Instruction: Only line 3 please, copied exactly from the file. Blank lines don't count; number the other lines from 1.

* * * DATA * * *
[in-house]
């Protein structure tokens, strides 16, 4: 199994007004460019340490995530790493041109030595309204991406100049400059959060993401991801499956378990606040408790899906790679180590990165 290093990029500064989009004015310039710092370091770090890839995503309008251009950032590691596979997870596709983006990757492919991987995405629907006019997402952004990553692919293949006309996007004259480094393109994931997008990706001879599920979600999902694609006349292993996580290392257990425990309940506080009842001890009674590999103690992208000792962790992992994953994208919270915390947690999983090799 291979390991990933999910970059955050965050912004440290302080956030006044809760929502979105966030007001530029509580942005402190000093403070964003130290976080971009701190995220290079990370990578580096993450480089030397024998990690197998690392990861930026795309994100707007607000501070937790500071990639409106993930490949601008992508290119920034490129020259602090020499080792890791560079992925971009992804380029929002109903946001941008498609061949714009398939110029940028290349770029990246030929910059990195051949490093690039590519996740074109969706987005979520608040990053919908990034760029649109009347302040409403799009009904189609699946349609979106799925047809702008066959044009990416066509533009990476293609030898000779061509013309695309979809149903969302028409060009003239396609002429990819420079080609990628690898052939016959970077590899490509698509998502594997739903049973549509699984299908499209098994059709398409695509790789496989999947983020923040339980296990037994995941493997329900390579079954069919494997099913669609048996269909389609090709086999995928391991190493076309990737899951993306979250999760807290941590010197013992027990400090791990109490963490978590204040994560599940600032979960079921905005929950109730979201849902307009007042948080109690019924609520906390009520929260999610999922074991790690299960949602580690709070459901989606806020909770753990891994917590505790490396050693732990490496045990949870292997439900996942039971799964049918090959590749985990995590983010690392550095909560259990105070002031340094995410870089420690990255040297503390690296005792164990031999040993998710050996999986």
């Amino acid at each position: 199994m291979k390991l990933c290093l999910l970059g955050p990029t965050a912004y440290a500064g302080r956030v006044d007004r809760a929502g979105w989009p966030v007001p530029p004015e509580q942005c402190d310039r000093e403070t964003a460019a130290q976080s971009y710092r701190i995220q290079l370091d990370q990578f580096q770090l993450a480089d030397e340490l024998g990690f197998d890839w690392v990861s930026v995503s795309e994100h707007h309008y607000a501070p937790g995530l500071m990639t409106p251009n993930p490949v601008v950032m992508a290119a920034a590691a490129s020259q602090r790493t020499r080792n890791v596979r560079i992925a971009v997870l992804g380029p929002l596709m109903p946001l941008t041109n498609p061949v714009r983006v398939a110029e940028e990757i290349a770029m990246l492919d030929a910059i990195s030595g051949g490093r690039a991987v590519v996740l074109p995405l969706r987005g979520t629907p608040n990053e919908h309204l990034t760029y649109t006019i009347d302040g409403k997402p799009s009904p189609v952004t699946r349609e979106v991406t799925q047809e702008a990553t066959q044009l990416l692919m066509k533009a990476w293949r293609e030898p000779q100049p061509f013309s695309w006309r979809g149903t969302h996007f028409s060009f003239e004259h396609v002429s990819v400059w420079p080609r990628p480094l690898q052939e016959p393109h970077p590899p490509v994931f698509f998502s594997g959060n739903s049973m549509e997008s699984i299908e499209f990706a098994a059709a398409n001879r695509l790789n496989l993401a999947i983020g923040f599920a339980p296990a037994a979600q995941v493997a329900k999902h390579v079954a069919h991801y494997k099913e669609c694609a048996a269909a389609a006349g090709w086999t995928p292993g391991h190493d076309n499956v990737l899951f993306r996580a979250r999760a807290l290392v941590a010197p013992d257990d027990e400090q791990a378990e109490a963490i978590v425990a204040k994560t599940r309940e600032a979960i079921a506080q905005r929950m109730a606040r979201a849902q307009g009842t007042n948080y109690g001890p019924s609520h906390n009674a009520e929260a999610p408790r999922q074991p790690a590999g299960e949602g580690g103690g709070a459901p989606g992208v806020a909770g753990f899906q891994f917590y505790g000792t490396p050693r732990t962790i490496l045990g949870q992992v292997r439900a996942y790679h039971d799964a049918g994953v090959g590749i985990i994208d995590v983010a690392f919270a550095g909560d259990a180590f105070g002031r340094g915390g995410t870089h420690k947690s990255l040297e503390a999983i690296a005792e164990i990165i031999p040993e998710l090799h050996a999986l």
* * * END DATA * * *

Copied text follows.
């Amino acid at each position: 199994m291979k390991l990933c290093l999910l970059g955050p990029t965050a912004y440290a500064g302080r956030v006044d007004r809760a929502g979105w989009p966030v007001p530029p004015e509580q942005c402190d310039r000093e403070t964003a460019a130290q976080s971009y710092r701190i995220q290079l370091d990370q990578f580096q770090l993450a480089d030397e340490l024998g990690f197998d890839w690392v990861s930026v995503s795309e994100h707007h309008y607000a501070p937790g995530l500071m990639t409106p251009n993930p490949v601008v950032m992508a290119a920034a590691a490129s020259q602090r790493t020499r080792n890791v596979r560079i992925a971009v997870l992804g380029p929002l596709m109903p946001l941008t041109n498609p061949v714009r983006v398939a110029e940028e990757i290349a770029m990246l492919d030929a910059i990195s030595g051949g490093r690039a991987v590519v996740l074109p995405l969706r987005g979520t629907p608040n990053e919908h309204l990034t760029y649109t006019i009347d302040g409403k997402p799009s009904p189609v952004t699946r349609e979106v991406t799925q047809e702008a990553t066959q044009l990416l692919m066509k533009a990476w293949r293609e030898p000779q100049p061509f013309s695309w006309r979809g149903t969302h996007f028409s060009f003239e004259h396609v002429s990819v400059w420079p080609r990628p480094l690898q052939e016959p393109h970077p590899p490509v994931f698509f998502s594997g959060n739903s049973m549509e997008s699984i299908e499209f990706a098994a059709a398409n001879r695509l790789n496989l993401a999947i983020g923040f599920a339980p296990a037994a979600q995941v493997a329900k999902h390579v079954a069919h991801y494997k099913e669609c694609a048996a269909a389609a006349g090709w086999t995928p292993g391991h190493d076309n499956v990737l899951f993306r996580a979250r999760a807290l290392v941590a010197p013992d257990d027990e400090q791990a378990e109490a963490i978590v425990a204040k994560t599940r309940e600032a979960i079921a506080q905005r929950m109730a606040r979201a849902q307009g009842t007042n948080y109690g001890p019924s609520h906390n009674a009520e929260a999610p408790r999922q074991p790690a590999g299960e949602g580690g103690g709070a459901p989606g992208v806020a909770g753990f899906q891994f917590y505790g000792t490396p050693r732990t962790i490496l045990g949870q992992v292997r439900a996942y790679h039971d799964a049918g994953v090959g590749i985990i994208d995590v983010a690392f919270a550095g909560d259990a180590f105070g002031r340094g915390g995410t870089h420690k947690s990255l040297e503390a999983i690296a005792e164990i990165i031999p040993e998710l090799h050996a999986l």